These Symphony-commissioned feature articles offer insights into the music you’ll hear in the concert hall.

Sep 1, 2019

A Daring Spirit: 25 Years of Michael Tilson Thomas and the San Francisco Symphony

Michael Tilson Thomas and the San Francisco Symphony’s remarkable and meaningful creative partnership has blossomed from an artistic vision that has sparked radical transformation—for the Orchestra, for San Francisco, and for the American and global soundscape. “From my very first encounter with the San Francisco Symphony in 1974, I was aware of the daring spirit of this Orchestra and this city,” MTT says. “That spirit has been very much at the center of our long and meaningful relationship.” Here we explore some of the major landmarks of the MTT era.

The American Sound

“The challenge of performing the maverick repertoire is that you have to throw yourself into it sometimes doing things that can seem totally off the wall. You have to have quite a courageous spirit to do that. That’s an ability that the San Francisco Symphony definitely has.”—Michael Tilson Thomas

With his dedication to the music of pioneering American mavericks such as Charles Ives, Ruth Crawford Seeger, Carl Ruggles, John Cage, Henry Cowell, Aaron Copland, Lou Harrison, Henry Brant, Morton Feldman, Edgard Varèse, and Lukas Foss, and his commitment to this era’s most important American musical voices such as John Adams, Meredith Monk, Steve Reich, Charles Wuorinen, and Mason Bates, Michael Tilson Thomas has shaped the American sound through myriad San Francisco Symphony festivals, tours, and media projects. 

Key Moment: The 1996 American Festival, which paid homage to US composers past and present, from Charles Ives to John Adams, also featured members of the iconic Bay Area rock group The Grateful Dead performing the music of John Cage. Further innovative American Maverick festivals, tours, and recordings followed in 2000 and 2012.

Reimagining the Concert Experience

“What I'm imagining—the purpose of using these other forms: lighting, projection, online resources—is to make the music clearer, more vivid, to clarify what might otherwise be overlooked.”—MTT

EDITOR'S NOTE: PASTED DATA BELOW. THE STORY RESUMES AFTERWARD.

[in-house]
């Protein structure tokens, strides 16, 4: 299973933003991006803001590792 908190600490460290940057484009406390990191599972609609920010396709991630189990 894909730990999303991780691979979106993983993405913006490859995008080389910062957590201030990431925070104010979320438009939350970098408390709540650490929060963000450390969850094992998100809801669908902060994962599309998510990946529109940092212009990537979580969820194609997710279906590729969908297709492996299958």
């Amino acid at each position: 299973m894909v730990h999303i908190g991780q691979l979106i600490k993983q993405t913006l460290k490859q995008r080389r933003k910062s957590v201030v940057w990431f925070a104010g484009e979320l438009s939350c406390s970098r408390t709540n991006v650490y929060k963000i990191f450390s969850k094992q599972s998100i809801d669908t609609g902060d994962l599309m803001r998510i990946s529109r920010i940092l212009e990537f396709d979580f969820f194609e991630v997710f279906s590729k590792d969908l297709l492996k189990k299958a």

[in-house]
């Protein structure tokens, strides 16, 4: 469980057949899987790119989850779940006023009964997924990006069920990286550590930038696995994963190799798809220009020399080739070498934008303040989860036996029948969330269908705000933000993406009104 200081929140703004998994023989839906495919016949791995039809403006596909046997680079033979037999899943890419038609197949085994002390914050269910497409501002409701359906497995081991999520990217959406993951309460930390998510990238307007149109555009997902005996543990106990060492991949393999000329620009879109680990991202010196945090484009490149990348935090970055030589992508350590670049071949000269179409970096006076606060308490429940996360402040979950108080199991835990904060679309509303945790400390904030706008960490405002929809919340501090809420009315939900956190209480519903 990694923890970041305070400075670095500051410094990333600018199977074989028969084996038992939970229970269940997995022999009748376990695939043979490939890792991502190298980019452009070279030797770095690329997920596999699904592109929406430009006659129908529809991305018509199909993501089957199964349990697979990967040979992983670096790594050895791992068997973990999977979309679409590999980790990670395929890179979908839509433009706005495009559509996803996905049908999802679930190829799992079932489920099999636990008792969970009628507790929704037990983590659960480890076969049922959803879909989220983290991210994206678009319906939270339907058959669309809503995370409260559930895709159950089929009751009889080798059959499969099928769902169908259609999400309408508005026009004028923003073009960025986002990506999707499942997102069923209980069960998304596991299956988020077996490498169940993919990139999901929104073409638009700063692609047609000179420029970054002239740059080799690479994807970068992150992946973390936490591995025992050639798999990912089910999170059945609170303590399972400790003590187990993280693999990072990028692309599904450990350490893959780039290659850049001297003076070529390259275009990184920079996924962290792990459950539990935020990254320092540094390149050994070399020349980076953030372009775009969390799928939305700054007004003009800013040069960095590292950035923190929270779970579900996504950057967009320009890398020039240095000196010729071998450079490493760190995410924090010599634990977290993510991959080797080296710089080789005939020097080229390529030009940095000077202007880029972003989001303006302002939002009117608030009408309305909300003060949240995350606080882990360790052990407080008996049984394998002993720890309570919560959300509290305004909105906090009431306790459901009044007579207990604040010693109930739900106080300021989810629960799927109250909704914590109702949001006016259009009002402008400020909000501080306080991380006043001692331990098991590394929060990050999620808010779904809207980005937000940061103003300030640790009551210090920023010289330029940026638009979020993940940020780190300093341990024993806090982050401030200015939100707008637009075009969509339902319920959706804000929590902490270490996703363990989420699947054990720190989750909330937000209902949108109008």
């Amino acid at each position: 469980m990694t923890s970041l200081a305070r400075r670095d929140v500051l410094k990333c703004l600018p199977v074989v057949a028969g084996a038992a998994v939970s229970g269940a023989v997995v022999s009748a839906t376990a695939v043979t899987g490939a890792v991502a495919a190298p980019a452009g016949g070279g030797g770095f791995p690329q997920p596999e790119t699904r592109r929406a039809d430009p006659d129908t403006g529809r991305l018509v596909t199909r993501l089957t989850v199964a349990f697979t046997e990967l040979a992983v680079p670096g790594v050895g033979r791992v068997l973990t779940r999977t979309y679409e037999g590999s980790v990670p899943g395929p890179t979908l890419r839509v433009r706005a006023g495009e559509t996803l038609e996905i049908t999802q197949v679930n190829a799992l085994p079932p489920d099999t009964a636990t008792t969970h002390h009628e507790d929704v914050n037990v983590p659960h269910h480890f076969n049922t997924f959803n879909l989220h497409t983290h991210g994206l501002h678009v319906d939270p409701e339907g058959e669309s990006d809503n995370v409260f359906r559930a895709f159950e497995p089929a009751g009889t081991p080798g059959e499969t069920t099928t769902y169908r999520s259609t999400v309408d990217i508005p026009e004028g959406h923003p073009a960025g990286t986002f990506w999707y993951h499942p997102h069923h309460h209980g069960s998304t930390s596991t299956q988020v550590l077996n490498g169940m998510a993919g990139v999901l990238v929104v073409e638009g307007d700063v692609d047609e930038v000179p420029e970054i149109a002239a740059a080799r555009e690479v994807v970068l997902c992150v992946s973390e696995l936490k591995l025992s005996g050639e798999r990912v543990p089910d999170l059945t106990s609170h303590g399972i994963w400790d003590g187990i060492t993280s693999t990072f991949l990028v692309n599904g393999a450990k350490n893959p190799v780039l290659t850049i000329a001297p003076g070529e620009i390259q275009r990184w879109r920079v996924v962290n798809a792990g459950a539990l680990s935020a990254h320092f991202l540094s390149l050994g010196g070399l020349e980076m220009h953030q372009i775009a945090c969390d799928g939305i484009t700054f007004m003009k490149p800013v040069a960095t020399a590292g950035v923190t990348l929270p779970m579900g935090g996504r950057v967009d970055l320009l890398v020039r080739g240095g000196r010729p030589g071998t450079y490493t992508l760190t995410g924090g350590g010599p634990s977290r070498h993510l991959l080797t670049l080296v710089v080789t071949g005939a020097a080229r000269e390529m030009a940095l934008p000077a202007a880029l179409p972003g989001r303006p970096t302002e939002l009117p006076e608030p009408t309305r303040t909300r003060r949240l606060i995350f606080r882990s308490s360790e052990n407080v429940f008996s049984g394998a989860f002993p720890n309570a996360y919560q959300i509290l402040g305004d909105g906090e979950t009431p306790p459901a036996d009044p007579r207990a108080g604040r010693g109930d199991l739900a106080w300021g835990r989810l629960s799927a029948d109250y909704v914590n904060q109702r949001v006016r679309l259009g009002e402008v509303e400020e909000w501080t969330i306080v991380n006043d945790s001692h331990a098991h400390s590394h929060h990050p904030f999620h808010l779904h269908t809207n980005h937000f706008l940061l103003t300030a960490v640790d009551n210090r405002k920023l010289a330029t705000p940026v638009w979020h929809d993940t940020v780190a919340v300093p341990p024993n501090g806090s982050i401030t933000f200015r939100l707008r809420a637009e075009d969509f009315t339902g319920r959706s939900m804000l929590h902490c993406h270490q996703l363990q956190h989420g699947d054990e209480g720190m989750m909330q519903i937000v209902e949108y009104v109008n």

Throughout his tenure Michael Tilson Thomas has brought cutting-edge original staging to works of American musical theater (MTT’s own deeply personal exploration of the Yiddish theaterThe Thomashefskysand Bernstein), operas and theatrical works (Wagner’s The Flying Dutchman, returning in a new production this season) and reinventions of symphonic repertory (Antheil’s A Jazz Symphony and Beethoven’s Missa solemnis). Further pushing the boundaries of traditional orchestral performances, MTT and the San Francisco Symphony opened SoundBox in 2014, presenting eclectic and adventurous programs backstage at Davies Symphony Hall in a club-like environment. 

Key Moment: Das klagende Lied (2017) explored the fascinating psychology that weaves through Mahler’s early cantata, with dancers, singers, and spellbinding visual design. 


“In San Francisco we find live recordings a much more satisfying experience, because we really are making music for people, there’s that sense of urgency of communicating with the audience. The audience inspires us to give everything.”—MTT

From Grammy-winning recordings of Prokofiev and Stravinsky on RCA Red Seal to the all-encompassing Mahler cycle for the Symphony’s in-house record label SFS Media, the recorded legacy of Michael Tilson Thomas and the San Francisco Symphony is impressive by any standard. SFS Media has devoted major recording projects to works by Beethoven, Schumann, Ives, John Adams, and American maverick composers, as well as Bernstein’s complete West Side Story. MTT’s unique ability to communicate the joys and stories behind symphonic music led to the creation in 2004 of Keeping Score, a multifaceted, multimedia education series. <p>Michael Tilson Thomas and the San Francisco Symphony have released 47 recordings on SFS Media—the first record label owned by a major US orchestra—since its founding in 2001. The recording of Mahler's Sixth Symphony inaugurated the Mahler cycle and won a Grammy for Best Orchestral Performance in 2002.


“The biggest responsibility we performing arts organizations have for the future––a responsibility that we have had no option but to accept and undertake—is to guide and encourage children and young people in their understanding of how music really works and what it means.”—MTT

Guided by Michael Tilson Thomas’s lifelong commitment to music education, the San Francisco Symphony has significantly expanded its education and community programs over the past twenty-five years. These programs enrich our community and nurture the next generation of musicians and citizens, from amateurs to scholars of the highest pre-professional level. MTT has also mentored a new generation of artists, including conductor Teddy Abrams, composer Mason Bates, pianist Yuja Wang, mezzo-soprano (and 2019–20 SFS artist-in-residence) Sasha Cooke, as well as the more than fifteen graduates of the pre-professional New World Symphony (led by MTT) who have gone on to permanent positions with the SFS.

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